Where have all the clubbers gone? Four answers to that question

Hugo Monypenny

Young DJs and promoters talk to Newsbeat about how the club scene has shifted away from nightclubs.

It's after we revealed figures which suggest UK clubs are closing at an "alarming rate".

Almost half have shut their doors in the past 10 years, according to the Association of Licensed Multiple Retailers.

Kate Nicholls from the ALMR reckons in some towns "they are gone for good and we are never going to get them back".

But there's a genuinely hopeful feeling about the alternatives to traditional big-name clubs.

Hugo Monypenny, the abandoned space promoter

I run Selective Hearing, a Manchester and Leeds club night. We move away from running nights in the standard club settings and instead use different spaces - be they garages, disused furniture warehouses or warehouses in the middle of industrial estates. The joy of it is going to a space that you would never expect to dance in.

The big clubs aren't as much fun for me because they are so regimented and there are so many rules. People are being drawn away to places like my night because there is no intimacy in the large venues. People prefer it intimate. Manchester has a strong underground scene that thrives on events in places like this.

The joy of it is going to a space that you would never expect to dance in
Hugo Monypenny
Promoter

This isn't about making shed loads of money. If you wanted to do that you would run student nights and commercial nights.

We do it because we love the music we put on.

Visionist
Image caption 'It's the year of the individual' - Visionist

Visionist, DJ and producer

I think it's the year of the individual. Back in the day you had to go to the clubs to be part of a scene.

Now with the internet you can just put your music online and message a bunch of people around the world. Before you know it you have a scene.

The club has become unimportant at the beginning of getting [the music] out there. You used to have to get your tune to the DJ, now you don't. If you make sure it's promoted enough then you can get hundreds of thousands of hits.

More than double my shows are in Europe. I would like to play more cities in England and I think it is a problem.

There was a big scene for this type of music back in the day so why not now?

Maybe it's a lack of venue. In student towns it seems to be less about music [than in the past].

UK dance music won't die but new UK dance music could die.

Meat Free
Image caption 'The scene has become somewhat sanitised over the years' - Meat Free

Meat Free, pay-as-you-club

We operate some parties on a "pay what you want" basis.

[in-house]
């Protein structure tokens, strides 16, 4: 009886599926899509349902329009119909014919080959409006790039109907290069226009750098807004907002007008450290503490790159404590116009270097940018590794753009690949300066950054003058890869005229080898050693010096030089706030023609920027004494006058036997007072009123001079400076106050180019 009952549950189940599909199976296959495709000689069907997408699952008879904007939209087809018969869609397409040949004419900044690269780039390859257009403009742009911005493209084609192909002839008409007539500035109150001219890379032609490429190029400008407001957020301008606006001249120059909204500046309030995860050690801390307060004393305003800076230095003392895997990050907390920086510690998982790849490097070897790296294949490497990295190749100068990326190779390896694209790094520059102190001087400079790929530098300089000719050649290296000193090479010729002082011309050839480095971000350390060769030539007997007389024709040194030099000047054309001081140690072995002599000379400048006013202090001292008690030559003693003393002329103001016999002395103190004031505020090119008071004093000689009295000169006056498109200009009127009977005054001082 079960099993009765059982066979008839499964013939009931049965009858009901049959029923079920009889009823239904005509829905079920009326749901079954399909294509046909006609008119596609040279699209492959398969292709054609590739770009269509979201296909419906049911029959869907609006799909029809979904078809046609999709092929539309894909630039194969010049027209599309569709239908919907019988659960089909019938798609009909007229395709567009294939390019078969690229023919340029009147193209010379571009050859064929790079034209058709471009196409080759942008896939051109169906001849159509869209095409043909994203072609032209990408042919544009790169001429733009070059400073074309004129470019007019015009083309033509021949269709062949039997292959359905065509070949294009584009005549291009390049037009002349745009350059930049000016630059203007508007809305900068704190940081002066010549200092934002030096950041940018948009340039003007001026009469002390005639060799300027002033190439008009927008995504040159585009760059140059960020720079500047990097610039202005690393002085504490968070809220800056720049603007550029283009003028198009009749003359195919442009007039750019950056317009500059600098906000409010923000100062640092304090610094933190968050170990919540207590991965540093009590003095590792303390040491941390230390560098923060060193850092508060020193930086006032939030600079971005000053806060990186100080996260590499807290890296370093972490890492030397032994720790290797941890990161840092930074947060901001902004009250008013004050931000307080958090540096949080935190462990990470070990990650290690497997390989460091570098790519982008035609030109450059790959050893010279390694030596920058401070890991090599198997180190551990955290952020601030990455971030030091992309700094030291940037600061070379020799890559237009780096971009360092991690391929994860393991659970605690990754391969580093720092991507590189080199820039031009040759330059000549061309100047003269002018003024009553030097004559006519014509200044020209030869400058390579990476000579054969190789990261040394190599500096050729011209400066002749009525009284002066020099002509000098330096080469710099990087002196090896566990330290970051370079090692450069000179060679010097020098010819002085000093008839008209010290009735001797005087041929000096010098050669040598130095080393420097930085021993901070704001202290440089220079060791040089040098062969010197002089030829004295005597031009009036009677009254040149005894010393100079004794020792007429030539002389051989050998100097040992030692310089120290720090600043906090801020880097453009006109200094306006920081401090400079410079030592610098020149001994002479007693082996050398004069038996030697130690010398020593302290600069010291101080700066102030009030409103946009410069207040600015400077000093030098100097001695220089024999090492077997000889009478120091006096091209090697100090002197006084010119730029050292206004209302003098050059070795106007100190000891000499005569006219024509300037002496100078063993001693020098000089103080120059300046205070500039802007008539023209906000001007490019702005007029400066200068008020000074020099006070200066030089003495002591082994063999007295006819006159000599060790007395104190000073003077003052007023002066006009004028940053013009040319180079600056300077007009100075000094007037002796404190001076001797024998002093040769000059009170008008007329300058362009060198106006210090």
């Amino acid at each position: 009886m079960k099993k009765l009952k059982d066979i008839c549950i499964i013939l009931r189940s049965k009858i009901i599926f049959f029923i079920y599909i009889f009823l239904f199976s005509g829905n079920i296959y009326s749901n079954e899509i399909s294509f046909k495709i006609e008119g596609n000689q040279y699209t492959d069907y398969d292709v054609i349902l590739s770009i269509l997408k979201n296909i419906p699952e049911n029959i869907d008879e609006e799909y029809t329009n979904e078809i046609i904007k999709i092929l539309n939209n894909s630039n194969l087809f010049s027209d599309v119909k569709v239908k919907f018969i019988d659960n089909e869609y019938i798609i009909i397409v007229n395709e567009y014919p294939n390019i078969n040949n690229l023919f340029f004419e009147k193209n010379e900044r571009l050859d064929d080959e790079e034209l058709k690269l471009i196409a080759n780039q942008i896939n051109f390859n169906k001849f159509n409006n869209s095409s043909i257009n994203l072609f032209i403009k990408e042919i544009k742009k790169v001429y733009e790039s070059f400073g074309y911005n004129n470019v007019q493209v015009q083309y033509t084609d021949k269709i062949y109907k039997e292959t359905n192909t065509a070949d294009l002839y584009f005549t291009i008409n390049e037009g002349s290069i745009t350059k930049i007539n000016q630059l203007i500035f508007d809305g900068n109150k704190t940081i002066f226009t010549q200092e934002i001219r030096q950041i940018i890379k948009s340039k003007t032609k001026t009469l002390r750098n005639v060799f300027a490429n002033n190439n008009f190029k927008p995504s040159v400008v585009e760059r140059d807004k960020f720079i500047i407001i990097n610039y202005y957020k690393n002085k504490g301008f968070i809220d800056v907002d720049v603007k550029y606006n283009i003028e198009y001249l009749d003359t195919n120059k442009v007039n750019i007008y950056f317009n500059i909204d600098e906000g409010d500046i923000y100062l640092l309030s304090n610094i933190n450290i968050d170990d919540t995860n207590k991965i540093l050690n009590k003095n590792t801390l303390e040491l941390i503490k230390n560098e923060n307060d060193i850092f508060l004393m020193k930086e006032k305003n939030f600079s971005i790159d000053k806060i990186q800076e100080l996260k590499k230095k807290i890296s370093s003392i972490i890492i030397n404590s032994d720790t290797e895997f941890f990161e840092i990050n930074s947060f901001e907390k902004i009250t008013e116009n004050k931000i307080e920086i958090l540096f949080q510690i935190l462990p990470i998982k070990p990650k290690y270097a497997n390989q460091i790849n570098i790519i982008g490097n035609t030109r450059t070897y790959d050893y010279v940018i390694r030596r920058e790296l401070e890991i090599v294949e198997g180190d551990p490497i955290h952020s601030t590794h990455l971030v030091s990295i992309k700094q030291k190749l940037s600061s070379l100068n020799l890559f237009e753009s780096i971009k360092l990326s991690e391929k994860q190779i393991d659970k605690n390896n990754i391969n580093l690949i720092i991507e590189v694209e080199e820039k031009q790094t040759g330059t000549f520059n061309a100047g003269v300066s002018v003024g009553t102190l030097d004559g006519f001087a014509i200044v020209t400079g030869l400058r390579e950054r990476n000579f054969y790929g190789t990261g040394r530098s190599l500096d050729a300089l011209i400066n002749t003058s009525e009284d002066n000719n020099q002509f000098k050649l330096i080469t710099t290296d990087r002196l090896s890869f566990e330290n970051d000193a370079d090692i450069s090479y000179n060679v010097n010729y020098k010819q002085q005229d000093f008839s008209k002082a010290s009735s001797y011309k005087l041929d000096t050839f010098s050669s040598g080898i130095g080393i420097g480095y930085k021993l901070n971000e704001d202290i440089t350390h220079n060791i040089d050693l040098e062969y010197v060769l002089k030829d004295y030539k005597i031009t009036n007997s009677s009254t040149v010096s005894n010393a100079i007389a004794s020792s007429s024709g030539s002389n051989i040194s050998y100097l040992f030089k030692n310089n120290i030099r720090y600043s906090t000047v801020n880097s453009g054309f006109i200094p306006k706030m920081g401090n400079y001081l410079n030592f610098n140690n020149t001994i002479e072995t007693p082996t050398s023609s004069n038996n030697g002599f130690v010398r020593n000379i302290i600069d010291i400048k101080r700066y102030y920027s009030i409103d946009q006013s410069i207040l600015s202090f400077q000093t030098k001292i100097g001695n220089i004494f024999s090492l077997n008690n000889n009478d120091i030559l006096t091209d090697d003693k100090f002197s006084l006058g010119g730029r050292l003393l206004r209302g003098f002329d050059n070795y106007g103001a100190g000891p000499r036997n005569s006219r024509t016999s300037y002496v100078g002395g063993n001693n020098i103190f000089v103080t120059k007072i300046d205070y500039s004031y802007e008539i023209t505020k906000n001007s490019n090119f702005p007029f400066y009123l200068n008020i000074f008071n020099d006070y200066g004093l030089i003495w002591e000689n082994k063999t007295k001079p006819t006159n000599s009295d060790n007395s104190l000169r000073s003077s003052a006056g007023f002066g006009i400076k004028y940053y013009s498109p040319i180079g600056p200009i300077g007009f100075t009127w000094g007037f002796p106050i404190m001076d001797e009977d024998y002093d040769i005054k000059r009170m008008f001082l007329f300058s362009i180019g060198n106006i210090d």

We don't dictate a door charge and ask people to only pay what they think the night to be worth. This makes us work extra hard and ensures we never rest on our laurels.

People often come up to us at the end of the night and pay extra if they've had a really good time.

We wanted to do this so that we could give some element of control back to clubbers in a world of more regimented, mass-produced, commercial clubbing.

We started because we were a bit fed up with attending "serious" techno nights surrounded by snobs and beard-strokers and wanted to offer something different.

People often come up to us at the end of the night and pay extra if they've had a really good time
Alice Woods
Promoter

There's nothing worse than seeing a club close down or even just a night fail. The scene must contribute massively to the economy let alone to art and culture.

There's no doubt that the scene has become somewhat sanitised over the years.

People will always yearn for those legendary Manchester underground parties of the past, but even unofficial raves these days are pretty well organised, with hired-in portaloos.

We want people to come in and forget about how they look and what's going on outside - you come to Meat Free to dance! We use a lot of glitter, decorations and inflatables. Our punters seem to love it.

Kris Arnaoutis
Image caption 'We want to keep it as raw as possible' - Kris Arnaoutis

Kris Arnaoutis, the warehouse entrepreneur

I just got the lease for a warehouse place with my brother Nickos. It's in Manchester and is called Hidden and is going to be 650 capacity when it's open.

It's on industrial estate and you won't get people just passing by.

You will get people coming who are there for the music. We want to keep it as raw as possible.

For our sort of music it is perfect... it's going down the Berlin route and we want to keep it as underground as possible.

Here at our warehouse you could come in anything you want to wear and you would feel comfortable.

Everyone is friendly and the atmosphere is going to be totally different.

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